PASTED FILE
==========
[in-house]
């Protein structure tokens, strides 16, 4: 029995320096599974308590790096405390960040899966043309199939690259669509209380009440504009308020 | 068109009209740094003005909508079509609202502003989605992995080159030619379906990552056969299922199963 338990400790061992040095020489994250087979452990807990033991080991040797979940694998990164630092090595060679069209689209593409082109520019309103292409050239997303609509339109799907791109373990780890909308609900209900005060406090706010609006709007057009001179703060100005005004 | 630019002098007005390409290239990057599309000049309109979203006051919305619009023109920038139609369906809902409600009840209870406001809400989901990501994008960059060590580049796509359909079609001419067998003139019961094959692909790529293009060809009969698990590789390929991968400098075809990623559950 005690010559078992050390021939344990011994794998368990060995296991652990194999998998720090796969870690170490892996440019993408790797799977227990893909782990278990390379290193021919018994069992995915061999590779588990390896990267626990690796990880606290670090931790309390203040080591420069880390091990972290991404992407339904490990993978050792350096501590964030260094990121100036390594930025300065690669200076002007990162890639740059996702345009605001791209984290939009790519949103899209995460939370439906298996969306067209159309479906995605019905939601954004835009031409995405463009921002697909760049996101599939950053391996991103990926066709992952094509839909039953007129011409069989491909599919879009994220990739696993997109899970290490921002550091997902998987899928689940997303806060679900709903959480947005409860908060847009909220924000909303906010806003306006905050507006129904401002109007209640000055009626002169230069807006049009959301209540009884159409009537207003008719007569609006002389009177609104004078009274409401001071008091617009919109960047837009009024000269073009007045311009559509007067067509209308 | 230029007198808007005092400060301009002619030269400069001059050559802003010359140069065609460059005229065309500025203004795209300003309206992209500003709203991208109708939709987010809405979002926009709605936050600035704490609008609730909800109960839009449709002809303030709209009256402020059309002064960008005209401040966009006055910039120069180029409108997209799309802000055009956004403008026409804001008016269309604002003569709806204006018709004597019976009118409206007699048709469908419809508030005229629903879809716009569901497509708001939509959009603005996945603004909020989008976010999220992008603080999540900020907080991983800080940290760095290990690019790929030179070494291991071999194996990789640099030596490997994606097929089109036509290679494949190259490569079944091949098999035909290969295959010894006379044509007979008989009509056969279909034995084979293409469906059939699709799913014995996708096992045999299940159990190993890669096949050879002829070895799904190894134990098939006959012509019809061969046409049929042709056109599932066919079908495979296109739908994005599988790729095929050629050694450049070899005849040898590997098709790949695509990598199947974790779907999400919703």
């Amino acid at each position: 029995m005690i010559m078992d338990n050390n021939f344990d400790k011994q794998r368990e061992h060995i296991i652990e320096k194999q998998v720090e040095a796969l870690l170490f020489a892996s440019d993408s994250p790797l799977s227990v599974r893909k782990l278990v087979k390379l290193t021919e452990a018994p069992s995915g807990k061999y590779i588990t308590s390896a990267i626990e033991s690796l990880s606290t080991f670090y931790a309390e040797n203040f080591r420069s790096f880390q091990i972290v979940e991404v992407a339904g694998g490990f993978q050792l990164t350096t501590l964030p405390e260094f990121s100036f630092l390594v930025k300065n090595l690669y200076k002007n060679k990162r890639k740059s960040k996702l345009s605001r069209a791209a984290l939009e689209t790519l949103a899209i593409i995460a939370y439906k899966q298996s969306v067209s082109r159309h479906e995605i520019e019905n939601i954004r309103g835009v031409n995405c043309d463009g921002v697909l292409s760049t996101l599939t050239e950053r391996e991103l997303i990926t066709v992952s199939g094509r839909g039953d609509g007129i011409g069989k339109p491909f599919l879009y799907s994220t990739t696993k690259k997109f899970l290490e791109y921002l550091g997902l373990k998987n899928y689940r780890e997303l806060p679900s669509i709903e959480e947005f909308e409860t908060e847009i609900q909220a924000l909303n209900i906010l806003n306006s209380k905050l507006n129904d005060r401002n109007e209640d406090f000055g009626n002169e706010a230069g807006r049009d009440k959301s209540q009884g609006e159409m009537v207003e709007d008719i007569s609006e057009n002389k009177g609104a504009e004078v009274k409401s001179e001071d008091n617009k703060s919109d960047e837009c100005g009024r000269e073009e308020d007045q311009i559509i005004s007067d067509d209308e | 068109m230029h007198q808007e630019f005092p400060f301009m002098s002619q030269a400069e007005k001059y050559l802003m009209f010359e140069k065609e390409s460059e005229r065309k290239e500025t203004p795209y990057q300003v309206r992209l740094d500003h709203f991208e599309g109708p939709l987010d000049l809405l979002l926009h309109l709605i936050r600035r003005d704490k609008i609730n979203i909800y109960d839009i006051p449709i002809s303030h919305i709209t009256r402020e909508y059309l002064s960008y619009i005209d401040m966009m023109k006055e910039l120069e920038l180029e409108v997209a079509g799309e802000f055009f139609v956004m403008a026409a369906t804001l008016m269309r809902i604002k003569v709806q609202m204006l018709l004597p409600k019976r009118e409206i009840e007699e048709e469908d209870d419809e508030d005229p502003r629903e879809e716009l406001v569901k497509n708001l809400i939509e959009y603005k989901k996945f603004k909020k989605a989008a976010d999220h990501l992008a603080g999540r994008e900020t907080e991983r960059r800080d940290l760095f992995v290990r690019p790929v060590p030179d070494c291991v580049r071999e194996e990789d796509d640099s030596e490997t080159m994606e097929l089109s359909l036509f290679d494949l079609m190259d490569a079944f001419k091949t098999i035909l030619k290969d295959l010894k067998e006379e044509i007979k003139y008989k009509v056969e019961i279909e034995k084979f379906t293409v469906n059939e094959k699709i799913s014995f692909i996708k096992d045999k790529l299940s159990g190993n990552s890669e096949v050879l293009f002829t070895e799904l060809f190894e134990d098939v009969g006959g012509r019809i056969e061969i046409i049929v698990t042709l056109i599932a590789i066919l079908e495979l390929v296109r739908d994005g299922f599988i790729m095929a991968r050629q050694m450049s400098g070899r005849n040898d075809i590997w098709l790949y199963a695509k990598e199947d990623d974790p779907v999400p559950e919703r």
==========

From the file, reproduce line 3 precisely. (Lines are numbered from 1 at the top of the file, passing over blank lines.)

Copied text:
């Amino acid at each position: 029995m005690i010559m078992d338990n050390n021939f344990d400790k011994q794998r368990e061992h060995i296991i652990e320096k194999q998998v720090e040095a796969l870690l170490f020489a892996s440019d993408s994250p790797l799977s227990v599974r893909k782990l278990v087979k390379l290193t021919e452990a018994p069992s995915g807990k061999y590779i588990t308590s390896a990267i626990e033991s690796l990880s606290t080991f670090y931790a309390e040797n203040f080591r420069s790096f880390q091990i972290v979940e991404v992407a339904g694998g490990f993978q050792l990164t350096t501590l964030p405390e260094f990121s100036f630092l390594v930025k300065n090595l690669y200076k002007n060679k990162r890639k740059s960040k996702l345009s605001r069209a791209a984290l939009e689209t790519l949103a899209i593409i995460a939370y439906k899966q298996s969306v067209s082109r159309h479906e995605i520019e019905n939601i954004r309103g835009v031409n995405c043309d463009g921002v697909l292409s760049t996101l599939t050239e950053r391996e991103l997303i990926t066709v992952s199939g094509r839909g039953d609509g007129i011409g069989k339109p491909f599919l879009y799907s994220t990739t696993k690259k997109f899970l290490e791109y921002l550091g997902l373990k998987n899928y689940r780890e997303l806060p679900s669509i709903e959480e947005f909308e409860t908060e847009i609900q909220a924000l909303n209900i906010l806003n306006s209380k905050l507006n129904d005060r401002n109007e209640d406090f000055g009626n002169e706010a230069g807006r049009d009440k959301s209540q009884g609006e159409m009537v207003e709007d008719i007569s609006e057009n002389k009177g609104a504009e004078v009274k409401s001179e001071d008091n617009k703060s919109d960047e837009c100005g009024r000269e073009e308020d007045q311009i559509i005004s007067d067509d209308e | 068109m230029h007198q808007e630019f005092p400060f301009m002098s002619q030269a400069e007005k001059y050559l802003m009209f010359e140069k065609e390409s460059e005229r065309k290239e500025t203004p795209y990057q300003v309206r992209l740094d500003h709203f991208e599309g109708p939709l987010d000049l809405l979002l926009h309109l709605i936050r600035r003005d704490k609008i609730n979203i909800y109960d839009i006051p449709i002809s303030h919305i709209t009256r402020e909508y059309l002064s960008y619009i005209d401040m966009m023109k006055e910039l120069e920038l180029e409108v997209a079509g799309e802000f055009f139609v956004m403008a026409a369906t804001l008016m269309r809902i604002k003569v709806q609202m204006l018709l004597p409600k019976r009118e409206i009840e007699e048709e469908d209870d419809e508030d005229p502003r629903e879809e716009l406001v569901k497509n708001l809400i939509e959009y603005k989901k996945f603004k909020k989605a989008a976010d999220h990501l992008a603080g999540r994008e900020t907080e991983r960059r800080d940290l760095f992995v290990r690019p790929v060590p030179d070494c291991v580049r071999e194996e990789d796509d640099s030596e490997t080159m994606e097929l089109s359909l036509f290679d494949l079609m190259d490569a079944f001419k091949t098999i035909l030619k290969d295959l010894k067998e006379e044509i007979k003139y008989k009509v056969e019961i279909e034995k084979f379906t293409v469906n059939e094959k699709i799913s014995f692909i996708k096992d045999k790529l299940s159990g190993n990552s890669e096949v050879l293009f002829t070895e799904l060809f190894e134990d098939v009969g006959g012509r019809i056969e061969i046409i049929v698990t042709l056109i599932a590789i066919l079908e495979l390929v296109r739908d994005g299922f599988i790729m095929a991968r050629q050694m450049s400098g070899r005849n040898d075809i590997w098709l790949y199963a695509k990598e199947d990623d974790p779907v999400p559950e919703r």